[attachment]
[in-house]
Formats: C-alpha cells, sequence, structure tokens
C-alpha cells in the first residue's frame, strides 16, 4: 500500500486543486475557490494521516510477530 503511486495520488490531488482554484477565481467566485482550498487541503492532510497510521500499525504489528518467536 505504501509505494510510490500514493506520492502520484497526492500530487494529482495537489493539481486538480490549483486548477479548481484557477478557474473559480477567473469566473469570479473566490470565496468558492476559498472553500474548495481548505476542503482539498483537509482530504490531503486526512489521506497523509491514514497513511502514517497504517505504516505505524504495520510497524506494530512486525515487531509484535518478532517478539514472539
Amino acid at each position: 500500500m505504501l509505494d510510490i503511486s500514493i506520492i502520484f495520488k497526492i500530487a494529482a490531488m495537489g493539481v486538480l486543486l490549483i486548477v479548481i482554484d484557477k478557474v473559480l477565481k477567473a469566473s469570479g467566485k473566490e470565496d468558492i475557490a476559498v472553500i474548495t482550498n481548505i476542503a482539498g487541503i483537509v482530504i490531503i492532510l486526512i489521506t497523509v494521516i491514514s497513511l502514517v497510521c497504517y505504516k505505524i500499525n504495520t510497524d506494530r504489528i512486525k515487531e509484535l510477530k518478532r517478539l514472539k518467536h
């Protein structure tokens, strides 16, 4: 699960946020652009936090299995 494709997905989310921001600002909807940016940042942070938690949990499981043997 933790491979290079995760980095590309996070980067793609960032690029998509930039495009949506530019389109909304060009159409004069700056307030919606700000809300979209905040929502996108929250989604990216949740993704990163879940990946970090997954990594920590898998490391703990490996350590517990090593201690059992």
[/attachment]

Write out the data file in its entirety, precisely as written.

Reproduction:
[in-house]
Formats: C-alpha cells, sequence, structure tokens
C-alpha cells in the first residue's frame, strides 16, 4: 500500500486543486475557490494521516510477530 503511486495520488490531488482554484477565481467566485482550498487541503492532510497510521500499525504489528518467536 505504501509505494510510490500514493506520492502520484497526492500530487494529482495537489493539481486538480490549483486548477479548481484557477478557474473559480477567473469566473469570479473566490470565496468558492476559498472553500474548495481548505476542503482539498483537509482530504490531503486526512489521506497523509491514514497513511502514517497504517505504516505505524504495520510497524506494530512486525515487531509484535518478532517478539514472539
Amino acid at each position: 500500500m505504501l509505494d510510490i503511486s500514493i506520492i502520484f495520488k497526492i500530487a494529482a490531488m495537489g493539481v486538480l486543486l490549483i486548477v479548481i482554484d484557477k478557474v473559480l477565481k477567473a469566473s469570479g467566485k473566490e470565496d468558492i475557490a476559498v472553500i474548495t482550498n481548505i476542503a482539498g487541503i483537509v482530504i490531503i492532510l486526512i489521506t497523509v494521516i491514514s497513511l502514517v497510521c497504517y505504516k505505524i500499525n504495520t510497524d506494530r504489528i512486525k515487531e509484535l510477530k518478532r517478539l514472539k518467536h
């Protein structure tokens, strides 16, 4: 699960946020652009936090299995 494709997905989310921001600002909807940016940042942070938690949990499981043997 933790491979290079995760980095590309996070980067793609960032690029998509930039495009949506530019389109909304060009159409004069700056307030919606700000809300979209905040929502996108929250989604990216949740993704990163879940990946970090997954990594920590898998490391703990490996350590517990090593201690059992």